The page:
Last Friday, I wrote here about introversion, and about the ways it can, once in a while, have a toll on the person whose job it is to interact with the world in meaningful ways. Perhaps this has all been on my mind lately because this summer’s been quite different from the average.
Today, I walked around in the house I hope to buy (though I fear it will be snapped up by another eager bidder before my current home sells), it seemed to me the perfect place to hunker down all summer–all year, maybe. It might be the fact that its been an unseasonably cold summer in Seattle (still 60-some degrees, overcast and often rainy), but whereas I’m usually craving a swim, a cocktail party on my porch and some new outfits, this year I feel I just want to be home, inside, on my own, in my ugliest yoga pants.
I’ve been craving a reread of Marilyn Robinson’s Housekeeping, a lovely, domestic novel I think of as We Have Always Live in the Castle “light” (not necessarily a bad thing, just far less fantastical and wild of spirit, and more concerned with flux than preservation). I crave digging around in my garden, though I have no garden, and making spectacular dinners from what I’ve (not) grown. I imagine spending full days working on my next book, sleeping, then working on it again. In short, I’ve been fantasizing about a retreat from the world. And that’s something that’s just not feasible; I have commitments to my students and employers, to the publications I work for, and to the people in my life. And they’re all commitments I keep not because I have to, but because, at a very fundamental level, I want to. The people and things in my life are important to me, and I want to be there for them.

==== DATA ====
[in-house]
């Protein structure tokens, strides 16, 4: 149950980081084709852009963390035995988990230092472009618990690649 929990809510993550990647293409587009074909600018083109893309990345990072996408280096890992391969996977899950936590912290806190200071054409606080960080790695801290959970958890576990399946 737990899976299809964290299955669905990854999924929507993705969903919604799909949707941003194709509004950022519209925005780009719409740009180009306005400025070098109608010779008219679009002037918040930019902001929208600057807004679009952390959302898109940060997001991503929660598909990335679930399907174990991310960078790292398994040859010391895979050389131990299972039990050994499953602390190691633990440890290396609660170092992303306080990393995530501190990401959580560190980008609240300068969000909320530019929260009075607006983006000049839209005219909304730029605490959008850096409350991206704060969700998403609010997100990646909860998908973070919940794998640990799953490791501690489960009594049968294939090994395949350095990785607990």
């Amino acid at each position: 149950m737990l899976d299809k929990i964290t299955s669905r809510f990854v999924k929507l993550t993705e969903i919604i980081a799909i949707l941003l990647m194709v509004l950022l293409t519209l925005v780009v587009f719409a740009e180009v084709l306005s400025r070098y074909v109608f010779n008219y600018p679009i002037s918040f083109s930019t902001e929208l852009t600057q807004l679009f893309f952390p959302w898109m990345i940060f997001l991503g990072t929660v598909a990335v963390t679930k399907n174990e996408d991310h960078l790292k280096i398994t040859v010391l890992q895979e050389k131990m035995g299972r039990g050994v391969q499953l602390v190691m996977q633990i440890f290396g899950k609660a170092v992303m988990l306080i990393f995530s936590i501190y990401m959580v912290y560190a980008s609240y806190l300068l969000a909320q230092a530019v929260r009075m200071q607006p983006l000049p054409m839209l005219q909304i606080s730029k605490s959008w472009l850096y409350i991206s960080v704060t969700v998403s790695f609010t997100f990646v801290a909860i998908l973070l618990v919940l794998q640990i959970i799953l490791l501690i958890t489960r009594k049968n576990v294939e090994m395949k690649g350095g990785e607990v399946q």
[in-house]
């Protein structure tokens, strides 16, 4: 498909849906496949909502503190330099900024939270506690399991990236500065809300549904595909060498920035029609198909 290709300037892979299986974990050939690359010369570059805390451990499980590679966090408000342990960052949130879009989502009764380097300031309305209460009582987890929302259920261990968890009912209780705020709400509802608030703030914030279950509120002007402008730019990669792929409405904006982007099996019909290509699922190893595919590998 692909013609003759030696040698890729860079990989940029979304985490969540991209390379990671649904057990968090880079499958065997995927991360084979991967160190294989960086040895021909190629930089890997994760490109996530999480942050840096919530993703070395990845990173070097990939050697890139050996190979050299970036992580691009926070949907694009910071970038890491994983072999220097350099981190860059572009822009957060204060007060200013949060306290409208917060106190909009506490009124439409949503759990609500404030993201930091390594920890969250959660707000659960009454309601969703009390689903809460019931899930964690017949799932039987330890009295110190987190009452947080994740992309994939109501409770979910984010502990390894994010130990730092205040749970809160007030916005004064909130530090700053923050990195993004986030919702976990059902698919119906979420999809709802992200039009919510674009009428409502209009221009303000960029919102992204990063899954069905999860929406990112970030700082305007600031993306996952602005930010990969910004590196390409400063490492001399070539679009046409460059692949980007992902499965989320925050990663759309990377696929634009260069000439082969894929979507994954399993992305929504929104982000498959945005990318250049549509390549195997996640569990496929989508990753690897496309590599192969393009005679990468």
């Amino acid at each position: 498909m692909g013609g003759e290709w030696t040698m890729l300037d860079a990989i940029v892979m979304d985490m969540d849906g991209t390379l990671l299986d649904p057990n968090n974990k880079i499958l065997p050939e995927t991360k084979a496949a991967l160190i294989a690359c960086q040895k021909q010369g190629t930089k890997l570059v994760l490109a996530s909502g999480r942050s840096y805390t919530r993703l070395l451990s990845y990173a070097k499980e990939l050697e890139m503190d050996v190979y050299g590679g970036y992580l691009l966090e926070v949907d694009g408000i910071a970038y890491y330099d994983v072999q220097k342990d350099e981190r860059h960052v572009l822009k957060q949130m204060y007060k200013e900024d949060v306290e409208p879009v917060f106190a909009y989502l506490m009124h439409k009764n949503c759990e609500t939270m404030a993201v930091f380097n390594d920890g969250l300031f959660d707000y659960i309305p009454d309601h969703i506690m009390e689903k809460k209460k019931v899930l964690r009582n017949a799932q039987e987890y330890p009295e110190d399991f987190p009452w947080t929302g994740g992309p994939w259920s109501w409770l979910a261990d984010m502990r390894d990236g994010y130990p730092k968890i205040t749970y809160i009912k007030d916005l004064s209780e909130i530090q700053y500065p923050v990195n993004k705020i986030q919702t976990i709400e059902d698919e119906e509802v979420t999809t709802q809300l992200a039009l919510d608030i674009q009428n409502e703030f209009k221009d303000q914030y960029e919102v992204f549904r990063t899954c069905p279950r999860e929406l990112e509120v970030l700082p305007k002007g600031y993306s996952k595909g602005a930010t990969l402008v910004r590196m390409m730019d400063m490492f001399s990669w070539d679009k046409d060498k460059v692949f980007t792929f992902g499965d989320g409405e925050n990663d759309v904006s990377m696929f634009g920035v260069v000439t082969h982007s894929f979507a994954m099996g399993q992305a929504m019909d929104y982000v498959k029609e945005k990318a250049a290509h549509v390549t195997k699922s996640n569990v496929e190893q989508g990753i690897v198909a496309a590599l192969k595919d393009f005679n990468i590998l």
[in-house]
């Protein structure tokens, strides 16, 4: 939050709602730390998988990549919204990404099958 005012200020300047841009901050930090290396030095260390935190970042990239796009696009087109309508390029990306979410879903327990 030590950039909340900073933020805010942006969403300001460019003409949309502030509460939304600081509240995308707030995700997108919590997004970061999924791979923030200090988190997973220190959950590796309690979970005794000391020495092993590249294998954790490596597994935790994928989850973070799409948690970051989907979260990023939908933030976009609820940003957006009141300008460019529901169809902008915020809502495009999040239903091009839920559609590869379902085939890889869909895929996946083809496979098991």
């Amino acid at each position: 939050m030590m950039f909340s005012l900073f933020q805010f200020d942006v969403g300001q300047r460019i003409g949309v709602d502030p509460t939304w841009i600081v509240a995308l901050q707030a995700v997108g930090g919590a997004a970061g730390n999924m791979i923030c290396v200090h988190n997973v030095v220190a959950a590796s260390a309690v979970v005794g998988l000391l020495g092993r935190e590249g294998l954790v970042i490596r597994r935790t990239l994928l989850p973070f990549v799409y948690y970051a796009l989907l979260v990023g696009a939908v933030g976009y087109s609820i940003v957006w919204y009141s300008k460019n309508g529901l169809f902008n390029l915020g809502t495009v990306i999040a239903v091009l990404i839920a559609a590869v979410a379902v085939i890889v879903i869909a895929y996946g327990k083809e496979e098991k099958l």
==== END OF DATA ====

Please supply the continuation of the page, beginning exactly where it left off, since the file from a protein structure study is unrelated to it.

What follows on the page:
So what’s with this contrary urge, every now and then, to pop off the face of the earth and and enjoy selfish, hedonistic solitude with my curtains shut, my garden producing veggies I probably have no qualifications to grow?
It feels to me like the same impulse behind wanting to read fiction–the desire to be lifted out of reality and immersed in a storyline in which the circumstances, concerns, and stakes have all been changed. The desire to have every action bear infinite weight and deliberation. The desire to be someone other than a bland, vitamin-D deficient Seattleite who needs three cups of coffee stand up straight in the morning.
If I don’t get to change it all, or even change my house just yet, I suppose it’s time to get my bland behind back in the chair and back to work on the new book. So maybe I can’t till the earth, stay in my ugly yoga pants forever, or cook all day long if the mood strikes. But I can get back to the written word. Maybe I can make something that will take a reader on a delicious little jaunt somewhere else–somewhere she would like to be on cold summer days like this.